Saturday, January 30, 2010

The Virtues of Celery

I am having a love affair.

With celery.

Delicious, fresh, leafy, green, versatile, crunchy, satisfying celery.

And I could (and will) go on.....

Dear reader, you may think I'm ridiculous, you may think I'm insane, maybe you even come from a place where you understand my cries of love and adoration for a simple, inanimate vegetable. Wherever you're coming from, my hope is that you will be craving celery by the end of this post (and yes, even in my love-haze, I have enough awareness to realize that this hope is also quite insane).

My favorite way to enjoy celery is raw. The crisp snap of the stalk, the cool pure juice released from the fiber, and the toothiness of the fiber itself. Nature has been thoughtful enough to provide a perfect little inset to house peanut butter as a sweet snack, or to support the addition of cheese to instantly transform the celery platform to 'savory'.

I have also been adding celery to many of my soups and veggie dishes throughout the week. Because, after all, what is a soup without a mirepoix?? It's no coincidence that celery is also a part of the 'holy trinity' of Cajun cuisine. Oh yes, celery is certainly wonderous and magical.

Why am I so fervently extolling the virtues of celery? Well, suffice to say that I have been purchasing and consuming a large quantity of celery lately. Having found that it is a food that I thoroughly enjoy AND has the added benefit of being healthy for me, it makes me a very happy girl indeed. Recently, I have stopped eating a good number of things that I get truly excited about eating, and I needed to find some replacements.

Substituting unhealthy choices for healthy options is something I talk about a lot at my job. In my role as counselor, I frequently speak with clients about lifestyle choices utilizing an anaolgy of 'filling the circle'. (This is going somewhere, I promise. Bear with me.) We draw a circle and write inside of the circle all of the activities they had engaged in while they were actively using drugs. If the client has achieved a level of sobriety, we begin to erase all of the things that they no longer do. Most times, when we complete this exercise for the first time the circle is almost, if not completely, empty.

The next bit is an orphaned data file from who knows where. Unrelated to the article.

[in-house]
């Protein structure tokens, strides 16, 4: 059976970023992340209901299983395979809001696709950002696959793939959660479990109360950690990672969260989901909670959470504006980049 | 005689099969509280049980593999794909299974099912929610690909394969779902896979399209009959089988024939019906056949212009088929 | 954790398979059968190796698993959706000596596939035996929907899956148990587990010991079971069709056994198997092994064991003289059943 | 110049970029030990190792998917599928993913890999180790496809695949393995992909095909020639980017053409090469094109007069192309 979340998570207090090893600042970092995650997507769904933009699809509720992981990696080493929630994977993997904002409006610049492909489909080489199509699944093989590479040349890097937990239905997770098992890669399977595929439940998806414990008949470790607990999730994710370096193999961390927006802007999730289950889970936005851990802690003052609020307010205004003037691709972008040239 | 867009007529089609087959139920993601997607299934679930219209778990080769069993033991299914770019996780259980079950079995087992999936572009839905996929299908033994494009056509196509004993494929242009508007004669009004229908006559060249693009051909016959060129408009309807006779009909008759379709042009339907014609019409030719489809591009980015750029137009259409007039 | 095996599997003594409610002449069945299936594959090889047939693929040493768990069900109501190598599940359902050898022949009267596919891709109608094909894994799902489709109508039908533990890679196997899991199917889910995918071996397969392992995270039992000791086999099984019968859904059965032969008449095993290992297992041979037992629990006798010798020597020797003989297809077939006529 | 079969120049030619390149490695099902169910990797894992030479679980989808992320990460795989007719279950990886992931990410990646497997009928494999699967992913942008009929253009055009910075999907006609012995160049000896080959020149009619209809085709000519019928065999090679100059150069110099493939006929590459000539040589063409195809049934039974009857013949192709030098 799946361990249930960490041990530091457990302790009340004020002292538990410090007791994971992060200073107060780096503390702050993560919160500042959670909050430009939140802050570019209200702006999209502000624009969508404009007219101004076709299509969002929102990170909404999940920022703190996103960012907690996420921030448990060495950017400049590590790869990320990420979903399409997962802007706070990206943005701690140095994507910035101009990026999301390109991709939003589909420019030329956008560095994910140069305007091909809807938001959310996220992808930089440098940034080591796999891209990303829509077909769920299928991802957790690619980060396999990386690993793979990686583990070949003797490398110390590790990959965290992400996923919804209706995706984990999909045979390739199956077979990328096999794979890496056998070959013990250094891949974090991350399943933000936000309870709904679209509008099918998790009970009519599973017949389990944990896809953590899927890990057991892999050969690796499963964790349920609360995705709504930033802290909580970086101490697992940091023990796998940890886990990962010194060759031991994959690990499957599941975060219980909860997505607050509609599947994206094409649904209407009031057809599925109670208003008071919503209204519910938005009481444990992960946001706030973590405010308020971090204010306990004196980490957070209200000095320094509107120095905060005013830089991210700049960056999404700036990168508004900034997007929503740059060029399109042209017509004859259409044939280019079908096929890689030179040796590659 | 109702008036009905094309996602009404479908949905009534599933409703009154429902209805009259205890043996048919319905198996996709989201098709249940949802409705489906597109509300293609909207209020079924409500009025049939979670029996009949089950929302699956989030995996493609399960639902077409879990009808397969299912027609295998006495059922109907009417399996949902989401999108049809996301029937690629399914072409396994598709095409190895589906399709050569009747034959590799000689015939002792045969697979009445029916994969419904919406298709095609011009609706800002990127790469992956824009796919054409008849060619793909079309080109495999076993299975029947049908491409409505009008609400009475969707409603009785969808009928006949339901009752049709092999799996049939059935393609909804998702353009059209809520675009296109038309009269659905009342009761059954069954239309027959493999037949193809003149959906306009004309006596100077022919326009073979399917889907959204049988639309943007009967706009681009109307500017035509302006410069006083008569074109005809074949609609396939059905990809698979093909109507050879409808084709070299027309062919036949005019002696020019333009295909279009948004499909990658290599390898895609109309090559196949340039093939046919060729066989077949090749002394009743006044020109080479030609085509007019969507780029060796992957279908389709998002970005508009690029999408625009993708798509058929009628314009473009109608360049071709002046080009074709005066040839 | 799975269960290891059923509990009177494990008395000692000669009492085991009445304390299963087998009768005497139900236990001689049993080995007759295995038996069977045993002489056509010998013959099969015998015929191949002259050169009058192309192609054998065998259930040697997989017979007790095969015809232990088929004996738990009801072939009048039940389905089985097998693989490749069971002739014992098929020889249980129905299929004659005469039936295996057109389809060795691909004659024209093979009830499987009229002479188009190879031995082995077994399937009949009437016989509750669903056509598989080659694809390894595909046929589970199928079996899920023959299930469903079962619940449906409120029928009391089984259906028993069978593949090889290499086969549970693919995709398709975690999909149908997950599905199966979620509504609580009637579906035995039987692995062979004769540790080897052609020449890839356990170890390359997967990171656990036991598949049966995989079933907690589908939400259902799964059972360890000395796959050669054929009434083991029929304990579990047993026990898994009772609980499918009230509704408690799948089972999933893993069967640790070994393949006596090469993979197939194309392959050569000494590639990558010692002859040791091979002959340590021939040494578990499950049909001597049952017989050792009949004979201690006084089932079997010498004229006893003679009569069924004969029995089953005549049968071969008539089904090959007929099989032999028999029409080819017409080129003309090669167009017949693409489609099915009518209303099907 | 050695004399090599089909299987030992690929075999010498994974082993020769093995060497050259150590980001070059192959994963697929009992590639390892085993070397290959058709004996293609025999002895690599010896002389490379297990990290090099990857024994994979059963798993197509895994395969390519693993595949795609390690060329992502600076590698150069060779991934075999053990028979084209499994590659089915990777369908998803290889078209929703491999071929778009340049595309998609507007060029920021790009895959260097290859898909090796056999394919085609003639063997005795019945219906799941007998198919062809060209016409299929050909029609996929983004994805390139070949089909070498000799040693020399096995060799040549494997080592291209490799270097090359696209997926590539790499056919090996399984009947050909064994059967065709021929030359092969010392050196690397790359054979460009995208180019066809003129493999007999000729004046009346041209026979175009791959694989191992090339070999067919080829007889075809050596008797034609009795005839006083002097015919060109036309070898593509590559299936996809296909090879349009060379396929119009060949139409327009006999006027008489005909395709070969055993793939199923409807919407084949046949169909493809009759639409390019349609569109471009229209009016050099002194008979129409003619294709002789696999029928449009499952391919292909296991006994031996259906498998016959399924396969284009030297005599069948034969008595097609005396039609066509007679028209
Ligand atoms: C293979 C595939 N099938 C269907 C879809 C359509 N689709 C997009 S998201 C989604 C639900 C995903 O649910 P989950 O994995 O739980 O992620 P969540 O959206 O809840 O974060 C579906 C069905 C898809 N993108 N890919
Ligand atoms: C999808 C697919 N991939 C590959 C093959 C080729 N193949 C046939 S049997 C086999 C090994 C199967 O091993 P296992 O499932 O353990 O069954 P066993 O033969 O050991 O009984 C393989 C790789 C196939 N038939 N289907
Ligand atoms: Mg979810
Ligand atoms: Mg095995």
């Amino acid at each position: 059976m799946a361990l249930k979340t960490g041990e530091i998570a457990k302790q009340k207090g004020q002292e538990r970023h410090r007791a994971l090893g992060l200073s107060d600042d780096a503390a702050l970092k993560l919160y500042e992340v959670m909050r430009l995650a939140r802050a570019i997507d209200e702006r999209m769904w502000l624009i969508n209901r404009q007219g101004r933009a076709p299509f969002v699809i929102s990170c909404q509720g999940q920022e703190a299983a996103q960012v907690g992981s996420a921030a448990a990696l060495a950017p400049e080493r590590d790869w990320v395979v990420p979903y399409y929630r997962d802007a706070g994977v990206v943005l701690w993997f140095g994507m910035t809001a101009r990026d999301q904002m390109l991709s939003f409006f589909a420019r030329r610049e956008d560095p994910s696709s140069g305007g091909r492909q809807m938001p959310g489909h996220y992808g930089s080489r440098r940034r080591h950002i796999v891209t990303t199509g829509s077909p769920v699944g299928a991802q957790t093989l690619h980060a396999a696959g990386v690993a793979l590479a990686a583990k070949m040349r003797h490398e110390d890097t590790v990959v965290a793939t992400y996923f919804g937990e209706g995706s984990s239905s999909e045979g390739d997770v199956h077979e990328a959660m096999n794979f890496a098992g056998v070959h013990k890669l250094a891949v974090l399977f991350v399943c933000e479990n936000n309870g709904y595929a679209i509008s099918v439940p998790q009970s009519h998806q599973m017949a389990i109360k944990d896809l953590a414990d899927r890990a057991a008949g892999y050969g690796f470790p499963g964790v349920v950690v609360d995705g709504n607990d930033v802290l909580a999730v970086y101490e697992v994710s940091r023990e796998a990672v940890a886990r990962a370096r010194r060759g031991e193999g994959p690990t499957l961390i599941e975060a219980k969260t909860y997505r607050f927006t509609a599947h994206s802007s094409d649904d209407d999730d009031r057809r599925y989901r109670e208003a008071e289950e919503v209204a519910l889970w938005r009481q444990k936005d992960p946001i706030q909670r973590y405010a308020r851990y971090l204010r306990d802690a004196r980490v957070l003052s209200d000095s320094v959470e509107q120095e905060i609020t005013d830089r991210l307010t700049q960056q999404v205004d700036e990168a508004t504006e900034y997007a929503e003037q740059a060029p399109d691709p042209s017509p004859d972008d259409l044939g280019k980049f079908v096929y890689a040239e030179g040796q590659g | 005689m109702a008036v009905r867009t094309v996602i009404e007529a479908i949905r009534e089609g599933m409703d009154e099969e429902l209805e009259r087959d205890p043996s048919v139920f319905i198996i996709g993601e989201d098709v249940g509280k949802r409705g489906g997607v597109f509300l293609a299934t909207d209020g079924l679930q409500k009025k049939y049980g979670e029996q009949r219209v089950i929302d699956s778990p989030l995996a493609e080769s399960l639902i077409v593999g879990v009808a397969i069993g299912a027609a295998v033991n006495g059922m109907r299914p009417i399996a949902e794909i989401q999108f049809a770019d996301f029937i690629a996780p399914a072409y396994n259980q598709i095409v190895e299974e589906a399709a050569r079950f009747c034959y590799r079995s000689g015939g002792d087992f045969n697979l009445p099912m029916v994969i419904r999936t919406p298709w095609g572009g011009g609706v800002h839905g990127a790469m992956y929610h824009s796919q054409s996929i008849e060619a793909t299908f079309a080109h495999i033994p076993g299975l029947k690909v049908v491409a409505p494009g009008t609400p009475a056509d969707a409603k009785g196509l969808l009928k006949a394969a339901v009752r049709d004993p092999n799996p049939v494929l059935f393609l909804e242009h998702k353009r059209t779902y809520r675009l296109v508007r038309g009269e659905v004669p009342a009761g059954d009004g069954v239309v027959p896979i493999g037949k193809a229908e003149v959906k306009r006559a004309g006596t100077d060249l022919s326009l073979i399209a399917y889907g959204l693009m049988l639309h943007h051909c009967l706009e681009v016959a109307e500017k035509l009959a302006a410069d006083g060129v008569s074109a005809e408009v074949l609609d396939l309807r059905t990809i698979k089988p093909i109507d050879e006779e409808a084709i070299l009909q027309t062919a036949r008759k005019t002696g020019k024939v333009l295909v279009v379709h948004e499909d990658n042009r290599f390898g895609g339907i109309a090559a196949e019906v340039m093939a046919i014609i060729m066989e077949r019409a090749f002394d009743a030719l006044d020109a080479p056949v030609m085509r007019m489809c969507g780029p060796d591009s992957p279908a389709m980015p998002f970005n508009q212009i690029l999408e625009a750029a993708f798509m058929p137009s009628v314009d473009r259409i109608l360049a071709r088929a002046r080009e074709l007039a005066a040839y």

At the beginning of my diet, my circle of food-activity was relatively empty. Cobwebs were starting to accumulate, and cobwebs don't taste good. Too musty. In starting my diet, I had wiped the slate clean and there were foods that tenaciously survived, but not many. I have currently begun the process that most individuals find themselves facing at this point when making a lifestyle change. 'Filling the circle' with positive choices, so that the negative behaviors don't invade the empty space.

And, celery (oh celery!) has recently taken up a large space of my circle. Always there for a snack, long shelf life in the fridge, indispensible addition to soups and stews, inexpensive, reliable celery.



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